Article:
What Are Economies of Scope? Economies of Scope In A Nutshell

An economy of scope means that the production of one good reduces the cost of producing some other related good. This means the unit cost to produce a product will decline as the variety of manufactured products increases. Importantly, the manufactured products must be related in some way.

DefinitionEconomies of Scope is an economic concept that refers to the cost advantages a company can achieve when it produces a variety of products or services rather than specializing in a single product or service. It is the opposite of economies of scale, where cost savings are achieved by producing a larger quantity of a single product. Economies of scope result from sharing resources, knowledge, or processes across multiple products or services within the same organization.
Key ConceptsDiversification: Economies of scope are often associated with diversification, where a company expands its product or service offerings to enter new markets or cater to a broader customer base.
Resource Sharing: Companies can benefit from economies of scope by sharing common resources, such as production facilities, distribution networks, research and development (R&D) teams, or marketing efforts across multiple product lines.
Cost Reduction: The primary goal of economies of scope is to reduce the average cost per unit of production by spreading fixed costs over a wider range of products or services.
ExamplesConglomerates: Conglomerate companies, such as General Electric, benefit from economies of scope by operating in diverse industries like aviation, healthcare, and energy. Shared R&D, manufacturing capabilities, and distribution networks result in cost savings.
Fast-Food Chains: Fast-food chains like McDonald’s offer a broad menu with various items. They benefit from economies of scope by sharing cooking equipment, staff, and supply chain logistics across different menu items.
Media Companies: Media companies that produce both print and digital content can reduce costs by sharing editorial teams, content distribution platforms, and marketing efforts.
AdvantagesCost Efficiency: Economies of scope allow companies to produce multiple products or services more efficiently, reducing the overall cost structure.
Risk Diversification: Diversifying product or service offerings can help spread business risk, making the company less vulnerable to market fluctuations in a specific industry.
Competitive Edge: Companies with a diverse portfolio can leverage their capabilities to enter new markets and compete more effectively.
LimitationsManagement Complexity: Managing a diverse portfolio of products or services can be complex and may require different skill sets, strategies, and market insights.
Resource Allocation: Allocating resources effectively across different business units or product lines can be challenging, leading to potential conflicts over resource allocation.
Market Fit: Not all products or services may fit well within a company’s portfolio, and the pursuit of economies of scope can dilute a company’s brand and focus.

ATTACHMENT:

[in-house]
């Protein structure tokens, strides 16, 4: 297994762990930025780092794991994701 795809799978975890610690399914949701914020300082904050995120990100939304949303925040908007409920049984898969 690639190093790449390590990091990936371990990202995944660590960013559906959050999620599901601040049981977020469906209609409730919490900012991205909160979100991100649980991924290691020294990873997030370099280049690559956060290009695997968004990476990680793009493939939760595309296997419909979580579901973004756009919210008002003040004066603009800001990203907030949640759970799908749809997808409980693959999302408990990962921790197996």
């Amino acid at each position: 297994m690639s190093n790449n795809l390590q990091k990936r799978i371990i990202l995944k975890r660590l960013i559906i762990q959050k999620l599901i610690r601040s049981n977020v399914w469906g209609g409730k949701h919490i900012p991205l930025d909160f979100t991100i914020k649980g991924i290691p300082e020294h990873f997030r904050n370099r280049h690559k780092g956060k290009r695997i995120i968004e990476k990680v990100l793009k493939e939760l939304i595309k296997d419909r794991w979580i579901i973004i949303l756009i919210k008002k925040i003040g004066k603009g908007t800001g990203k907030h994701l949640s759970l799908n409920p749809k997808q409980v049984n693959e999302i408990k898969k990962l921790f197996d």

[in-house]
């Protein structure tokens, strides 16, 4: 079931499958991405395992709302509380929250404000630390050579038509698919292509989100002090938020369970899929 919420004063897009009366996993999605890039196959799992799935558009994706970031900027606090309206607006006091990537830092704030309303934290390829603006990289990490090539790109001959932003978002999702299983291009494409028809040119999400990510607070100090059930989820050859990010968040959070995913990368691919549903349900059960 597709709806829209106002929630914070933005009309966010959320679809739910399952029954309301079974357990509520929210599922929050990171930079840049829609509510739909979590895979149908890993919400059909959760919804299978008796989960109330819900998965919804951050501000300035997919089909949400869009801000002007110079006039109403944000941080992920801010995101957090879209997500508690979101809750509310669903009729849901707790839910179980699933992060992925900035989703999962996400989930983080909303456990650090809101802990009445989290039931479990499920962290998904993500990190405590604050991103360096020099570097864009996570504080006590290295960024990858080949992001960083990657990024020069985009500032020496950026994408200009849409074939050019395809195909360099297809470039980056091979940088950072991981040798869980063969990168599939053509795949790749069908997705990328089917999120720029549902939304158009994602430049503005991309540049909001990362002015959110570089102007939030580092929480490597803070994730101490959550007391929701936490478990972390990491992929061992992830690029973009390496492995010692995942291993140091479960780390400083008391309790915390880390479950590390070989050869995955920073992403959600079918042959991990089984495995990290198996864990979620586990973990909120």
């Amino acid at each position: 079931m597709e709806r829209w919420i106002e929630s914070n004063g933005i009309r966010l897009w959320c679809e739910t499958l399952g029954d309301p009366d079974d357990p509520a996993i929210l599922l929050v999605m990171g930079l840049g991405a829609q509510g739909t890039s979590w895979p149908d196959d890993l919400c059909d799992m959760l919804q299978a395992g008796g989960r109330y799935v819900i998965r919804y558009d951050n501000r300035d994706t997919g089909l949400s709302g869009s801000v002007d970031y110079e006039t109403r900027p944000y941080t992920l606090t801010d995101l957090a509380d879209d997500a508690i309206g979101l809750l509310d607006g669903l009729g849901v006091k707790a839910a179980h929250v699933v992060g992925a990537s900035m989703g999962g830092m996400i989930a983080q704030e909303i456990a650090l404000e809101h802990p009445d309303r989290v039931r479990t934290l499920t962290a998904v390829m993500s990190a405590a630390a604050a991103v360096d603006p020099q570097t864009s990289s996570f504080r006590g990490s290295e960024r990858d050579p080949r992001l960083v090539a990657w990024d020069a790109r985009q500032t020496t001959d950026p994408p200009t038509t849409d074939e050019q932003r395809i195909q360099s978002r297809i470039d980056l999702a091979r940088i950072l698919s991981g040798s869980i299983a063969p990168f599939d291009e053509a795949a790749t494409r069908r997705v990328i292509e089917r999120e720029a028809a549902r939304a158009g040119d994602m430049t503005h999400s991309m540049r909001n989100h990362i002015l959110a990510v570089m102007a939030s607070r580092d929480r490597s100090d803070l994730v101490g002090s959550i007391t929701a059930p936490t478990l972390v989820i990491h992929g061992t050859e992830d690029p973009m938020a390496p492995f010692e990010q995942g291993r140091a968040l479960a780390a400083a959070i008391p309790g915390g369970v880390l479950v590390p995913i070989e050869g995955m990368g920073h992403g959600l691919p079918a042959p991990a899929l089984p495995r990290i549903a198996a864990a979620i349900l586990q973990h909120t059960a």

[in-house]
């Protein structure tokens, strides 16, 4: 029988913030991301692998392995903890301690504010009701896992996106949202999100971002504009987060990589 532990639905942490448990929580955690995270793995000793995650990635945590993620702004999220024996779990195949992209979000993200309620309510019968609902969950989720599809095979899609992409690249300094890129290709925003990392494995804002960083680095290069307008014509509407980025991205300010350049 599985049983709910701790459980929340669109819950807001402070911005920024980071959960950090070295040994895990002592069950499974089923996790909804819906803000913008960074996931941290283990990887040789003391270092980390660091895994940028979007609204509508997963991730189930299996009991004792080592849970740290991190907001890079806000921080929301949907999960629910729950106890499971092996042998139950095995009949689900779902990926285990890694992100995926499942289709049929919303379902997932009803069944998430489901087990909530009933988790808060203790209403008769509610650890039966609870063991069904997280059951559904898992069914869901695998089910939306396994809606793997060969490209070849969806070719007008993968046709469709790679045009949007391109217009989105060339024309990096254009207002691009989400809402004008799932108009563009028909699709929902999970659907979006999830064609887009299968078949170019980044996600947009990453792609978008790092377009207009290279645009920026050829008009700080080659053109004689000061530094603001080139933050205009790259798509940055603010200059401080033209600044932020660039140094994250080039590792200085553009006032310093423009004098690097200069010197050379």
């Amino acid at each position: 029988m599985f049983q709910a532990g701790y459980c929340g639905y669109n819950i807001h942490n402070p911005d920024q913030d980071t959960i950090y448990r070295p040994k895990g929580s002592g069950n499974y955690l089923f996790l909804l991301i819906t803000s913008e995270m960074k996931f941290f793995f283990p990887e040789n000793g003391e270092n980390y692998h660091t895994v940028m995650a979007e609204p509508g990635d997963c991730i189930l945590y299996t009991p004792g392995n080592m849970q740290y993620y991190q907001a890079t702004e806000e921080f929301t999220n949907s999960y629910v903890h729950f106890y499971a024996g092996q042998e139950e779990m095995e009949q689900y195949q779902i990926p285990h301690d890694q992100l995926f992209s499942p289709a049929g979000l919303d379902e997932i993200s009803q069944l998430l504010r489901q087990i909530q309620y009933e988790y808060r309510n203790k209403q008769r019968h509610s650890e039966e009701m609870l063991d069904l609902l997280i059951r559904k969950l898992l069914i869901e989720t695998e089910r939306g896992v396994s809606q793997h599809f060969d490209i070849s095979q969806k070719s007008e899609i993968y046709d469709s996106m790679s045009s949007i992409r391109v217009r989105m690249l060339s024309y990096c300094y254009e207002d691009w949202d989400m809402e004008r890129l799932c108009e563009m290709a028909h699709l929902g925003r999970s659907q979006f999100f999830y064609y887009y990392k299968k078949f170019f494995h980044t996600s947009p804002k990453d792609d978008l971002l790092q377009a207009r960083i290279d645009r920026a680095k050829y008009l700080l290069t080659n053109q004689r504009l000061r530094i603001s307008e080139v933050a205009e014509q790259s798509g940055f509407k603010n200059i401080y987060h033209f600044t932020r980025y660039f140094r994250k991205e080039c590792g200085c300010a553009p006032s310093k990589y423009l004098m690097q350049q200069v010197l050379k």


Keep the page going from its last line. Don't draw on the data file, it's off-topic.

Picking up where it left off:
Real-World ExampleA major automobile manufacturer, such as Toyota, benefits from economies of scope by producing a wide range of vehicle models, from compact cars to SUVs and hybrids. Toyota can share manufacturing facilities, research and development efforts, and supply chain resources across its diverse product lines, leading to cost savings and a competitive edge in various market segments.

Understanding economies of scope

Economies of scope occur when a company can produce two or more products simultaneously at a lower cost than producing them individually.

Consider the example of a vehicle manufacturer with a single assembly line producing one basic sedan.

The manufacturer could increase its economies of scope by adding a sports and a luxury version since all three products use the same equipment, skilled labour, raw materials, and distribution channels

With three sedan models instead of one, the cost of producing each sedan decreases because the company’s resources stretch further.

In other words, it would cost more to operate a separate factory and assembly line for each sedan variant. 

The theory is particularly useful whenever a business has fixed factors of production such as space, labor, raw materials, and taxes.

In simple terms, increasing economies of scope allows the business to reach more consumers per unit of money spent.

Five more examples of economies of scope

Here are five more examples of economies of scope:


Many warehouses store goods owned by multiple clients.

Each client rents a section of physical floor space, which maximizes the investment made by the business to build, lease, or operate the warehouse.


Raw ethanol, which is produced during the beer fermentation process, has been used by some breweries to make hand sanitizer during the COVID-19 pandemic.


Commercial flights also transport freight cargo in addition to passengers and their luggage.

This maximizes the return on investment associated with the high operating costs operating each flight.

Gas stations

Profit margins on the sale of gas are typically low, so gas stations sell soda, milk, baked goods, ice, car products, and many other items to achieve economies of scope.


Once associated with happy hour and the sale of beer, many bars have diversified to offer breakfast, lunch, and dinner with perks such as free wi-fi.